Rejecting calls to change Georgia’s voting system to paper ballots, a U.S. District Judge for the Northern District of Georgia held last night that the state’s new touch-screen system can remain in place. The New York Times reports that some voters have experienced 90-minute delays and technical glitches using the $108 million technology. “Implementation of such a sudden systemic change under these circumstances,” wrote Judge Amy Totenberg in her ruling, “cannot but cause voter confusion and some real measure of electoral disruption.”
According to the Washington Post, there is also a legal dispute in North Carolina about how voters may correct their mail-in ballots. Last month the State Board of Elections said that voters can fix errors in their ballots by sending a completed affidavit to local elections officials. Two federal judges have since halted the policy, arguing that the state board had spoken too close to Election Day and allowed voters to avoid a key authentication process. There are now almost 7,000 deficient ballots that won’t be counted unless voters are permitted to fix them.
After Chinese doctors detected the country’s first case of locally transmitted COVID-19 in two months, all 9.5 million people in the city of Qingdao will be tested, writes the New York Times. The Chinese government has conducted similar mass testing campaigns in the Wuhan and Xinjiang provinces.
The South China Morning Post warns that India and China’s conflict over the Himalayan Ladakh region “could become a permanently contested militarised zone much like disputed Kashmir.” Despite eighteen rounds of negotiations between the two major powers, thousands of troops remain stationed along the Line of Actual Control while bullets fly and landmines explode. Ladakh’s bloodiest moment this year came when China objected to Indian road construction in May, leading to clashes that killed 20 Indian soldiers and at least 45 Chinese soldiers.
U.S. Supreme Court confirmation hearings began today in the Senate Judiciary Committee for Judge Amy Coney Barrett, who currently serves on the U.S. Court of Appeals for the Second Circuit. According to the Wall Street Journal, Democrats warned that Barrett would harm Americans by repealing the Affordable Care Act. Republicans, in turn, warned of the dangers of court-packing, which some Democrats have proposed in response to Barrett’s nomination.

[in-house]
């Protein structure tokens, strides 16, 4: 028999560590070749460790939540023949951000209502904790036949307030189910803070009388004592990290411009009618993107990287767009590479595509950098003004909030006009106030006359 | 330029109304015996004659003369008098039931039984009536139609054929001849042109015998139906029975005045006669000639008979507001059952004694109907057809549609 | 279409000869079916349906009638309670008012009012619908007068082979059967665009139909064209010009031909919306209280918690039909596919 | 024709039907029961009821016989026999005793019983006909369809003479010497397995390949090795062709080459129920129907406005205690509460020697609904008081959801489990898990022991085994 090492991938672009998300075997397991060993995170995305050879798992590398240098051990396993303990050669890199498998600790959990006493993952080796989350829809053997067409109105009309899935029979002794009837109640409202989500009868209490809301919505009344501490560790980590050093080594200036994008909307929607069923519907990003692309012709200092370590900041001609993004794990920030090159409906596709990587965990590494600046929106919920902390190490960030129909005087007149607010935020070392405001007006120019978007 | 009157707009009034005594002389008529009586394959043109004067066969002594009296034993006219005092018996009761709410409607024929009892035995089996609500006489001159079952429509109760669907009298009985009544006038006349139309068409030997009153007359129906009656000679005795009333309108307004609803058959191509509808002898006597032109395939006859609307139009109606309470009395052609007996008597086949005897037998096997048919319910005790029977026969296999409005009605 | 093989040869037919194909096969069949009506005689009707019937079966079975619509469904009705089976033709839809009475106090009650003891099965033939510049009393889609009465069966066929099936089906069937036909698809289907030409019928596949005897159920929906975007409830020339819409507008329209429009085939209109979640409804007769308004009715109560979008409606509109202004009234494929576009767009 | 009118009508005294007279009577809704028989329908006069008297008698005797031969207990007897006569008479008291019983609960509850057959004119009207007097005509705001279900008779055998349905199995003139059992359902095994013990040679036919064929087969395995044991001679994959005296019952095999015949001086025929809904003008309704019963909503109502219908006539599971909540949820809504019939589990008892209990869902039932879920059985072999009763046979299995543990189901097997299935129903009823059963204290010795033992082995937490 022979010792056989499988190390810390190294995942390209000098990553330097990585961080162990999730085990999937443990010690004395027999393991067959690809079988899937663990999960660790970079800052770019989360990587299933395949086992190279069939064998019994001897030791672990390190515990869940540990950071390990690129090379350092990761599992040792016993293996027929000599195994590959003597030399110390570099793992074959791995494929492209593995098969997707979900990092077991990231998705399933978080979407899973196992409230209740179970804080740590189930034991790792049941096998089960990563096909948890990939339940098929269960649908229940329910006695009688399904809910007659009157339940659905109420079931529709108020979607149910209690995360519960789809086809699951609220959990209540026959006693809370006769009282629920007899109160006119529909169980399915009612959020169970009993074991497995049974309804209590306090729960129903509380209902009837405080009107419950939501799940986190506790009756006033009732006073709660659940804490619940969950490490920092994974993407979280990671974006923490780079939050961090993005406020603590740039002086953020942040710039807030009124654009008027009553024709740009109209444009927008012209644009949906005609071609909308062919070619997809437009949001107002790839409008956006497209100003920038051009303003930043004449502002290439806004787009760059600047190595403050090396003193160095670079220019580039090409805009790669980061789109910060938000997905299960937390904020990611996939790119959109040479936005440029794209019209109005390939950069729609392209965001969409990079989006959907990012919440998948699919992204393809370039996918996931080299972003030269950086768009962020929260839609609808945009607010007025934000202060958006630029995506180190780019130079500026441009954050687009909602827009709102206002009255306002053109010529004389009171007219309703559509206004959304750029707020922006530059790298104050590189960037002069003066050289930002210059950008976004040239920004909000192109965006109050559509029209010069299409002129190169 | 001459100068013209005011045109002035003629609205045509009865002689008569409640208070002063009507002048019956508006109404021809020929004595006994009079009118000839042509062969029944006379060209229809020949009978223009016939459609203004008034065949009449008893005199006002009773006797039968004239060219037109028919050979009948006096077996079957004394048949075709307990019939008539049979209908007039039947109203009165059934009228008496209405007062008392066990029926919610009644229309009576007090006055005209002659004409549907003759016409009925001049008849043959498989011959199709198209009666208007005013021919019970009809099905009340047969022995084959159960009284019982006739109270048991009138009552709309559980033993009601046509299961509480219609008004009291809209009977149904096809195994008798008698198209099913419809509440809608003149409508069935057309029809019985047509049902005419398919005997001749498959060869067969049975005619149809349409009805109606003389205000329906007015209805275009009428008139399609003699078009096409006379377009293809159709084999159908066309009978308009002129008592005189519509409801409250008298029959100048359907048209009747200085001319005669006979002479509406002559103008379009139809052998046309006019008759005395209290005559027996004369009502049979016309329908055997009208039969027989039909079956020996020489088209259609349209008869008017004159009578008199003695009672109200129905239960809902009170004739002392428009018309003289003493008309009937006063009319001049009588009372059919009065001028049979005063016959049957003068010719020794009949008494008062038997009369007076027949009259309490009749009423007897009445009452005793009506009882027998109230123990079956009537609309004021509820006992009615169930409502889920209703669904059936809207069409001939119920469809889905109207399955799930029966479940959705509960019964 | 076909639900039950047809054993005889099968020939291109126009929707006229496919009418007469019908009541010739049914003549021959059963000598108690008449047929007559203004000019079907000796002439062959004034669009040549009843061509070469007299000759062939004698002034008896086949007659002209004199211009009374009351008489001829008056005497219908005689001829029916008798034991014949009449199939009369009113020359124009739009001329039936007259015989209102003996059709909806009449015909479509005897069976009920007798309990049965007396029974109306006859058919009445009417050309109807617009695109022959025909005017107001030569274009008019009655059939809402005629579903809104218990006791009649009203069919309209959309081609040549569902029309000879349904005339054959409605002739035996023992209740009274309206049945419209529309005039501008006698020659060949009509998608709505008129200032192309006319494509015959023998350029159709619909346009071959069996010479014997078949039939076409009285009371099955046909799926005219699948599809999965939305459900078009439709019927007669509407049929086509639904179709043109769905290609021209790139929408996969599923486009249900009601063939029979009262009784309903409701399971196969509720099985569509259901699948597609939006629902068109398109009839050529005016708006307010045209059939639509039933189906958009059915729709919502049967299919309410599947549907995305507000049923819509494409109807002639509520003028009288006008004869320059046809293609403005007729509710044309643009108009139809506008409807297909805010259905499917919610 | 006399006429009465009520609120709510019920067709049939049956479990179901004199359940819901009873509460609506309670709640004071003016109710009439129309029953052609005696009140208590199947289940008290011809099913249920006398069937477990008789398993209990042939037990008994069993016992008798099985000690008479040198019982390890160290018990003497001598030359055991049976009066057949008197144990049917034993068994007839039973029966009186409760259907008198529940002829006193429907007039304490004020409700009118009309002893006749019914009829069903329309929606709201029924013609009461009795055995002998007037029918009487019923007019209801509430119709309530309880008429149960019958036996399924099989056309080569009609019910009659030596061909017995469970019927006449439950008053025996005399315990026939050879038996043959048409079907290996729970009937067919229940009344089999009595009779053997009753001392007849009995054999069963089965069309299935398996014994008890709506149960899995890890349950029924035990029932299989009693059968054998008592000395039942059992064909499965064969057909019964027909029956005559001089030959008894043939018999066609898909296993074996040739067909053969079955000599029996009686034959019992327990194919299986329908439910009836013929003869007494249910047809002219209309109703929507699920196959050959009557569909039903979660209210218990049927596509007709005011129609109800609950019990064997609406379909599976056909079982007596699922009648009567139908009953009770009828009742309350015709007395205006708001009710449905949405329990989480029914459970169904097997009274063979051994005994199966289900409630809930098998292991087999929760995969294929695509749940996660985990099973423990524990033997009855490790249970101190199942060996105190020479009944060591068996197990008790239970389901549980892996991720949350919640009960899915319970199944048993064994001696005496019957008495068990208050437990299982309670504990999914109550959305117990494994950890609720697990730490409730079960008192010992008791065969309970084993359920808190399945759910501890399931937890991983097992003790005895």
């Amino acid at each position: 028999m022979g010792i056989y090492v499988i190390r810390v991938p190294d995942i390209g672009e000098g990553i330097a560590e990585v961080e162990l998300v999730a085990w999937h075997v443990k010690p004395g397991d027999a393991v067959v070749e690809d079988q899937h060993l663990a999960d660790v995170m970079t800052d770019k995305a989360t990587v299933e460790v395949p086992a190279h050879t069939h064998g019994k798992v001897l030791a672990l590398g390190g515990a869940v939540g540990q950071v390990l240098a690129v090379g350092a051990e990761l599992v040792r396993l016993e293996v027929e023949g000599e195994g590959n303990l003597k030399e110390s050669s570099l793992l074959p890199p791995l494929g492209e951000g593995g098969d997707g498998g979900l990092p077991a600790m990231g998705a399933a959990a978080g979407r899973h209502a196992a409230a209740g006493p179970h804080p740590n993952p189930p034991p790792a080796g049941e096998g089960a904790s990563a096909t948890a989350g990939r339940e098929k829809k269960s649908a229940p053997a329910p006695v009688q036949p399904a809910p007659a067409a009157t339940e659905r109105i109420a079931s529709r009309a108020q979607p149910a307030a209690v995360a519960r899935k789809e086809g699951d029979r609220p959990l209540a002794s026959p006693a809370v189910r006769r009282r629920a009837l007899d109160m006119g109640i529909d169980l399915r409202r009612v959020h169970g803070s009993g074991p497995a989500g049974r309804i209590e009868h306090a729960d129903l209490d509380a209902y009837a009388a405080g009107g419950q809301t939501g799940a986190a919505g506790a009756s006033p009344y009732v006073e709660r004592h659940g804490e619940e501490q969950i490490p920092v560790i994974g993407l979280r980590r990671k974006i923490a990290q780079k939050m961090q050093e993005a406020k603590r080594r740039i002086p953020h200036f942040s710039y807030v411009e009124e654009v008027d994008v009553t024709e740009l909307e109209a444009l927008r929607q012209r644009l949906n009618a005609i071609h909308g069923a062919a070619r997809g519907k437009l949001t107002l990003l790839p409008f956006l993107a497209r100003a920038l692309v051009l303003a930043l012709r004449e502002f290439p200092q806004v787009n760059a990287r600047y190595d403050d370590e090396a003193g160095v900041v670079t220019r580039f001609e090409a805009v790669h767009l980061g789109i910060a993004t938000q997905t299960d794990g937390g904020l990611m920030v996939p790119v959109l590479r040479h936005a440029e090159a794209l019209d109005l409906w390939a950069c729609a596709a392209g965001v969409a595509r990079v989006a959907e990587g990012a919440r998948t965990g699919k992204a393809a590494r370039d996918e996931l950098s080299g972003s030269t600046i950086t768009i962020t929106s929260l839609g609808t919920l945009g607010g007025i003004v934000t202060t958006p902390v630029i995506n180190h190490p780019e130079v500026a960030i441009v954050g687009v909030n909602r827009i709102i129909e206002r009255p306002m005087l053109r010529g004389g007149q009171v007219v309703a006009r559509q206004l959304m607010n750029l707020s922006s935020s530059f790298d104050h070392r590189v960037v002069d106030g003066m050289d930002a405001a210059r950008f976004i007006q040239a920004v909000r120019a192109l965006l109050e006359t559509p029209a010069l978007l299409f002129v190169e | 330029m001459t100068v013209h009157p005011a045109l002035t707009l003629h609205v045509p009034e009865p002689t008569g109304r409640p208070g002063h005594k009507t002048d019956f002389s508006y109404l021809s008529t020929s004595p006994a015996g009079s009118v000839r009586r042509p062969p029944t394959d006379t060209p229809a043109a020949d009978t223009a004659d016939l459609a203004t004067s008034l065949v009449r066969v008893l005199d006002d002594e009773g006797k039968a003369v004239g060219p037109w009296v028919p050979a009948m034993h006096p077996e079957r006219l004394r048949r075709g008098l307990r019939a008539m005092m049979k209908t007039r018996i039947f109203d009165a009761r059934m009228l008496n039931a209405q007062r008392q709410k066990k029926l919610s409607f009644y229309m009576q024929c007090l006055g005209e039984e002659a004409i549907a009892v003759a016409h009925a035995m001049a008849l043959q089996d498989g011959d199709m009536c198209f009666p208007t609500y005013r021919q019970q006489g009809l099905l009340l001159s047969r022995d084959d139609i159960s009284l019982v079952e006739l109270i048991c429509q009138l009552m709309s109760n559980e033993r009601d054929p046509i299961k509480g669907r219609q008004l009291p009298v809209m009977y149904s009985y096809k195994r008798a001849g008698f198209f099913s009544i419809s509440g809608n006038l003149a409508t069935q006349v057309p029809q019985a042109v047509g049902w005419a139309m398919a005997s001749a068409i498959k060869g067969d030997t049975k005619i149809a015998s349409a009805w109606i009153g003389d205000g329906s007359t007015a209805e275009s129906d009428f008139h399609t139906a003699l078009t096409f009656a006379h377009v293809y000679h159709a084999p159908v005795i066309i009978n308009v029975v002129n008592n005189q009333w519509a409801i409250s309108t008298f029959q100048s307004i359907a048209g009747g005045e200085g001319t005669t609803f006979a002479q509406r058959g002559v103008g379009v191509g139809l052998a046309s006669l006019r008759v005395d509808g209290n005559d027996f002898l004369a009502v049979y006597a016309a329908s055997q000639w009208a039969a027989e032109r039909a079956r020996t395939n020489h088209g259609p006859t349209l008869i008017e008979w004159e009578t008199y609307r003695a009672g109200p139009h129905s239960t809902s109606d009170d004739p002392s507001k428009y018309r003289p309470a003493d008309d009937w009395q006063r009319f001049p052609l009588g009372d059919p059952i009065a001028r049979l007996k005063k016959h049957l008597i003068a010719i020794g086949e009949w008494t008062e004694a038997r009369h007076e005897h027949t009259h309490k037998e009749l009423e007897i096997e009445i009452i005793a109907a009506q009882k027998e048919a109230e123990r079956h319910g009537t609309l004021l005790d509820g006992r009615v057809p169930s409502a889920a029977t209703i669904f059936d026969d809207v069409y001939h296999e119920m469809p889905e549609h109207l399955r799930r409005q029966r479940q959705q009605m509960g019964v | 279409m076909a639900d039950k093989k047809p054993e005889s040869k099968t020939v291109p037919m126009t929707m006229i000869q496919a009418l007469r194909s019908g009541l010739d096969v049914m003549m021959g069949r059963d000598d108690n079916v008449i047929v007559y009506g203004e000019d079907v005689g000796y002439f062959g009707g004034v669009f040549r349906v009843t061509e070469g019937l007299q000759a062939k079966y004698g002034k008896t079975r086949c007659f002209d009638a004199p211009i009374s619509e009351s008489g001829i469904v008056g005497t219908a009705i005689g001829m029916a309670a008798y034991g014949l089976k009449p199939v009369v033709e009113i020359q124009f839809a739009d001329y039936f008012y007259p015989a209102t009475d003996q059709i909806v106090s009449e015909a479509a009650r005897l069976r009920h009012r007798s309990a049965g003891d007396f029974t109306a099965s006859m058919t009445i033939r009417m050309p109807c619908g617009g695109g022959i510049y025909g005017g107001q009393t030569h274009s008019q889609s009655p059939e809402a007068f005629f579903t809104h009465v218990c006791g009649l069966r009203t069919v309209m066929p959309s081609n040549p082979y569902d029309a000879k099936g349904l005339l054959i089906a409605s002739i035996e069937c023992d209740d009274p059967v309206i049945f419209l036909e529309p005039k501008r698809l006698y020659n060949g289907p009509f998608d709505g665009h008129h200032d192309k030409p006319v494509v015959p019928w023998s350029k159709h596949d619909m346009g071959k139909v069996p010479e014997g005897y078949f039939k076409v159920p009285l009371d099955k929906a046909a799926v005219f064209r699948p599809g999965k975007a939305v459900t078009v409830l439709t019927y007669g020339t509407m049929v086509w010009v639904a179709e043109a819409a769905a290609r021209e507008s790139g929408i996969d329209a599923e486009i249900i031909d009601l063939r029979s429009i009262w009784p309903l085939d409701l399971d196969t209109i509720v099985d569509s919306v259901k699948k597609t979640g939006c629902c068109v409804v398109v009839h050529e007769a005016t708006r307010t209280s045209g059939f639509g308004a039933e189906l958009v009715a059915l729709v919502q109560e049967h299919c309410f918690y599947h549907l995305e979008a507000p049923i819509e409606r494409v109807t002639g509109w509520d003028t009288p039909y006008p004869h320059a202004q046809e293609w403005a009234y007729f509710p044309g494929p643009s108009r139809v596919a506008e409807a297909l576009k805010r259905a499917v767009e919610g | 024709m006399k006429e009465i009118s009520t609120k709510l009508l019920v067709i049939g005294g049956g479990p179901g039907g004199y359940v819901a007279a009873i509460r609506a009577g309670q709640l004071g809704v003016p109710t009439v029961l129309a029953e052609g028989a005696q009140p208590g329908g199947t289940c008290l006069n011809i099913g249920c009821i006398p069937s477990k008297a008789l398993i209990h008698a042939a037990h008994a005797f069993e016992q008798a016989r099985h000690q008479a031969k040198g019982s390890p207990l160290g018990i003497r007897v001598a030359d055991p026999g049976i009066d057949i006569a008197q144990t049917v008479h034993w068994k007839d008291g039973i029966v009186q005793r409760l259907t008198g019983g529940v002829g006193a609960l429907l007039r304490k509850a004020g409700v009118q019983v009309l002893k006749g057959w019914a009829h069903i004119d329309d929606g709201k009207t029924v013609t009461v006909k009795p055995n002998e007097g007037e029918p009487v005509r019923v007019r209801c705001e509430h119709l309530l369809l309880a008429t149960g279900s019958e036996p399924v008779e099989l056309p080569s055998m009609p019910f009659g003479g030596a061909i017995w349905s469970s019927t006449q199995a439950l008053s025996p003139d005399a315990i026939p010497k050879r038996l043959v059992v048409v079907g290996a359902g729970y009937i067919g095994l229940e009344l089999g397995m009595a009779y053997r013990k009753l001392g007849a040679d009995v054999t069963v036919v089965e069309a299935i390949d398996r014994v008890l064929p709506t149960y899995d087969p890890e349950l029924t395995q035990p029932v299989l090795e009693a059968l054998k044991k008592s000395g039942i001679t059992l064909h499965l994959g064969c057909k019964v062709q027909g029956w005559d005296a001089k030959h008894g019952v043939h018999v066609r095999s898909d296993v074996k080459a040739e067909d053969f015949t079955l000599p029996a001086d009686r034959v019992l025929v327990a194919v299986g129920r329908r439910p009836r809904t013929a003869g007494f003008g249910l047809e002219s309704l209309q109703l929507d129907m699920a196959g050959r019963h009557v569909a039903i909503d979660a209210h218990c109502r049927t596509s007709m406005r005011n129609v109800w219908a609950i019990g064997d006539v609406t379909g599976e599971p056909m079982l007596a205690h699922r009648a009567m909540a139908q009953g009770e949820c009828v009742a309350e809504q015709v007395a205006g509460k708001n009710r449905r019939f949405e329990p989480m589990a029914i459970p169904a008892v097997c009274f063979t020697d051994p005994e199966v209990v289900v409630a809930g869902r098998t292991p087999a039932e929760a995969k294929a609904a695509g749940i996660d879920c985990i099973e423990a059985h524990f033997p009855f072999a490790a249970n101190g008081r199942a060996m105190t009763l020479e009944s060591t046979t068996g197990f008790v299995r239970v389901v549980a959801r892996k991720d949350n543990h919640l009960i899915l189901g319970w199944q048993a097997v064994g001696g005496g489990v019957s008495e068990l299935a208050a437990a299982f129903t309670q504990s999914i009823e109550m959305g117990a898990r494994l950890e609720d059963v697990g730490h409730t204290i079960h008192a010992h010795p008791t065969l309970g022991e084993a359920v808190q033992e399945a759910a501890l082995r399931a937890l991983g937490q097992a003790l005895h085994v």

The baseless QAnon conspiracy theory is growing popular with Germany’s far-right, writes the New York Times. The conspiracy theory, which originated in the U.S., has an estimated audience of 200,000 Germans, which is likely the largest following among non-English-speakers. “The mythology and language QAnon uses — from claims of ritual child murder to revenge fantasies against liberal elites — conjure ancient anti-Semitic tropes and putsch fantasies that have long animated Germany’s far-right fringe,” explains the Times.
A week after a widely disputed presidential election in Kyrgyzstan sent protesters into the streets, the Kyrgyz parliament has installed Sadyr Japarov, a convicted kidnapper, as its next prime minister. The Wall Street Journal observes that tensions will continue rising until the current president resigns.
UK Prime Minister Boris Johnson has outlined a three-tiered system of lockdowns to prevent the spread of COVID-19, reports CNBC News. Regions will either be classed “medium,” “high” or “very high” based on their infection rate, and Johnson said that most of England is in a medium zone with limited restrictions. Very high-risk cities like Liverpool will have to close their pubs, gyms and casinos until the virus is contained.
North Korea unveiled a massive new ballistic missile on Saturday during a military parade, writes the Washington Post. Although North Korean leader Kim Jong-Un claimed beforehand that the missile was intended as a deterrent, Seoul-based researcher Lee Ho-Ryung argues that “the target is clearly the United States.” South Korea’s military expressed concern today about the new weapon and said it’s now determining whether the missile was real.
BBC News reports that Armenia and Azerbaijan have resumed fighting after a short-lived ceasefire. The two neighbors in the South Caucasus are fighting for control of Nagorno-Karabakh, an ethnically Armenian enclave surrounded by Azerbaijani territory, and approximately 500 people have died in the past month of the conflict.
ICYMI: This Weekend on Lawfare
Thomas Juneau wrote in Lawfare’s Foreign Policy Essay series about the United Arab Emirates’s intervention in Yemen.
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